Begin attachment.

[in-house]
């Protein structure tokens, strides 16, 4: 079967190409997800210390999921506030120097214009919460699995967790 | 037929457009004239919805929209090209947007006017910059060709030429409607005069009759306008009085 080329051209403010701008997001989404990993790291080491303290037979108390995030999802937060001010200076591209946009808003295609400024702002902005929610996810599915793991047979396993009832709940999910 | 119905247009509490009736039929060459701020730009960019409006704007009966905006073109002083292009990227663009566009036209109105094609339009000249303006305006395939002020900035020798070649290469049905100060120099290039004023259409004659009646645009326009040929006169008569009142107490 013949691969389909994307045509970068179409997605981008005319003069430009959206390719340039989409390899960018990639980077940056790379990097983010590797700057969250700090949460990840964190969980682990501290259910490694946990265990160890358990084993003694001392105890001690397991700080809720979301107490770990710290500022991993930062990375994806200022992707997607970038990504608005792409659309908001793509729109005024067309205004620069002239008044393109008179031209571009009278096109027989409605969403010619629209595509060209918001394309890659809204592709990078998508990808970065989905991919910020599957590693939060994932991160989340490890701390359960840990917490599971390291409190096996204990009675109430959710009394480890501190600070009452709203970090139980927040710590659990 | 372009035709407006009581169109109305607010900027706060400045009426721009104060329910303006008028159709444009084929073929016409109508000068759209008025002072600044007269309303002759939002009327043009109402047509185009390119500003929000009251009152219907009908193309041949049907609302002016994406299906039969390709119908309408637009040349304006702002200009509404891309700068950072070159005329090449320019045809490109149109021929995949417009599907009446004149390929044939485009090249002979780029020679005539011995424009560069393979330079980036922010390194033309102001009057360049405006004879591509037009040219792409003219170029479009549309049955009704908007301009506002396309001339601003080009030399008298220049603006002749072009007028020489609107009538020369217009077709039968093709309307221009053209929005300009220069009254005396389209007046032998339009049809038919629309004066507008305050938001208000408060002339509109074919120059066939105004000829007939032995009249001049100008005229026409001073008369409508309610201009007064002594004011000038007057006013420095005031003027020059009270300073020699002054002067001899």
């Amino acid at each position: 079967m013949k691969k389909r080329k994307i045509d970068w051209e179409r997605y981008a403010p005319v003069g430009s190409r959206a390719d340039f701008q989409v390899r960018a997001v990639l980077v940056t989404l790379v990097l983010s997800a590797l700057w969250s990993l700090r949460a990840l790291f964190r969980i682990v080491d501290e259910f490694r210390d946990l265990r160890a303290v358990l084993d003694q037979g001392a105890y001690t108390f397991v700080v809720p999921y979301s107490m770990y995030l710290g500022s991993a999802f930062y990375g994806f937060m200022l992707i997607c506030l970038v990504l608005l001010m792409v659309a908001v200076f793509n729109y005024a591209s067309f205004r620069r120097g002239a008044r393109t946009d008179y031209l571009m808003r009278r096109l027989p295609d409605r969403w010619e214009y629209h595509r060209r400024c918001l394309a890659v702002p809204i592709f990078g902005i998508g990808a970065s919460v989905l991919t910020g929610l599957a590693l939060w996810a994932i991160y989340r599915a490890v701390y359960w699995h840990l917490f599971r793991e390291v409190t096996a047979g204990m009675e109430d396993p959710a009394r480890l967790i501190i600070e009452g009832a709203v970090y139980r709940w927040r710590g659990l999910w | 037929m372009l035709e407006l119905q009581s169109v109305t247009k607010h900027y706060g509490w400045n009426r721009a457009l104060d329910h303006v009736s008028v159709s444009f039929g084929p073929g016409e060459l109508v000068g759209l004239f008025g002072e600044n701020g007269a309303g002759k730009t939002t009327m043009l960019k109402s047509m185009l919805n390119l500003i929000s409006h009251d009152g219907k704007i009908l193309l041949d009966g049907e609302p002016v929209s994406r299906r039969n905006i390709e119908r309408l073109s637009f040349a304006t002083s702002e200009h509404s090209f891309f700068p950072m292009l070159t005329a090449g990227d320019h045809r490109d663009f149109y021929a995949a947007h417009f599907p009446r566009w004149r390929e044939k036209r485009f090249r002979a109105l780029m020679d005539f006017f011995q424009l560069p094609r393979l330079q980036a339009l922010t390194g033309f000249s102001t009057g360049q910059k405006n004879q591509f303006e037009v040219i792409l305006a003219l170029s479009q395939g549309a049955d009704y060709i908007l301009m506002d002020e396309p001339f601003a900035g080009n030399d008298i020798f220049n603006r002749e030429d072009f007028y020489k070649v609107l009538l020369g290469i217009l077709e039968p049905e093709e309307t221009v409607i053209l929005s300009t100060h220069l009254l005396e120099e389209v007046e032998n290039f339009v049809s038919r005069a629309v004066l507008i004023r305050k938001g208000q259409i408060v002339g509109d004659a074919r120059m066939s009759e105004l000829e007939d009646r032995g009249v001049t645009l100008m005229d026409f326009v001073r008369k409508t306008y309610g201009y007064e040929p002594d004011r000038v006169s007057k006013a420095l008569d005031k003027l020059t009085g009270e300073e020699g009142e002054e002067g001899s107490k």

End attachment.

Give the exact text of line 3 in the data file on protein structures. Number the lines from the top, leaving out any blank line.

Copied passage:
């Amino acid at each position: 079967m013949k691969k389909r080329k994307i045509d970068w051209e179409r997605y981008a403010p005319v003069g430009s190409r959206a390719d340039f701008q989409v390899r960018a997001v990639l980077v940056t989404l790379v990097l983010s997800a590797l700057w969250s990993l700090r949460a990840l790291f964190r969980i682990v080491d501290e259910f490694r210390d946990l265990r160890a303290v358990l084993d003694q037979g001392a105890y001690t108390f397991v700080v809720p999921y979301s107490m770990y995030l710290g500022s991993a999802f930062y990375g994806f937060m200022l992707i997607c506030l970038v990504l608005l001010m792409v659309a908001v200076f793509n729109y005024a591209s067309f205004r620069r120097g002239a008044r393109t946009d008179y031209l571009m808003r009278r096109l027989p295609d409605r969403w010619e214009y629209h595509r060209r400024c918001l394309a890659v702002p809204i592709f990078g902005i998508g990808a970065s919460v989905l991919t910020g929610l599957a590693l939060w996810a994932i991160y989340r599915a490890v701390y359960w699995h840990l917490f599971r793991e390291v409190t096996a047979g204990m009675e109430d396993p959710a009394r480890l967790i501190i600070e009452g009832a709203v970090y139980r709940w927040r710590g659990l999910w | 037929m372009l035709e407006l119905q009581s169109v109305t247009k607010h900027y706060g509490w400045n009426r721009a457009l104060d329910h303006v009736s008028v159709s444009f039929g084929p073929g016409e060459l109508v000068g759209l004239f008025g002072e600044n701020g007269a309303g002759k730009t939002t009327m043009l960019k109402s047509m185009l919805n390119l500003i929000s409006h009251d009152g219907k704007i009908l193309l041949d009966g049907e609302p002016v929209s994406r299906r039969n905006i390709e119908r309408l073109s637009f040349a304006t002083s702002e200009h509404s090209f891309f700068p950072m292009l070159t005329a090449g990227d320019h045809r490109d663009f149109y021929a995949a947007h417009f599907p009446r566009w004149r390929e044939k036209r485009f090249r002979a109105l780029m020679d005539f006017f011995q424009l560069p094609r393979l330079q980036a339009l922010t390194g033309f000249s102001t009057g360049q910059k405006n004879q591509f303006e037009v040219i792409l305006a003219l170029s479009q395939g549309a049955d009704y060709i908007l301009m506002d002020e396309p001339f601003a900035g080009n030399d008298i020798f220049n603006r002749e030429d072009f007028y020489k070649v609107l009538l020369g290469i217009l077709e039968p049905e093709e309307t221009v409607i053209l929005s300009t100060h220069l009254l005396e120099e389209v007046e032998n290039f339009v049809s038919r005069a629309v004066l507008i004023r305050k938001g208000q259409i408060v002339g509109d004659a074919r120059m066939s009759e105004l000829e007939d009646r032995g009249v001049t645009l100008m005229d026409f326009v001073r008369k409508t306008y309610g201009y007064e040929p002594d004011r000038v006169s007057k006013a420095l008569d005031k003027l020059t009085g009270e300073e020699g009142e002054e002067g001899s107490k």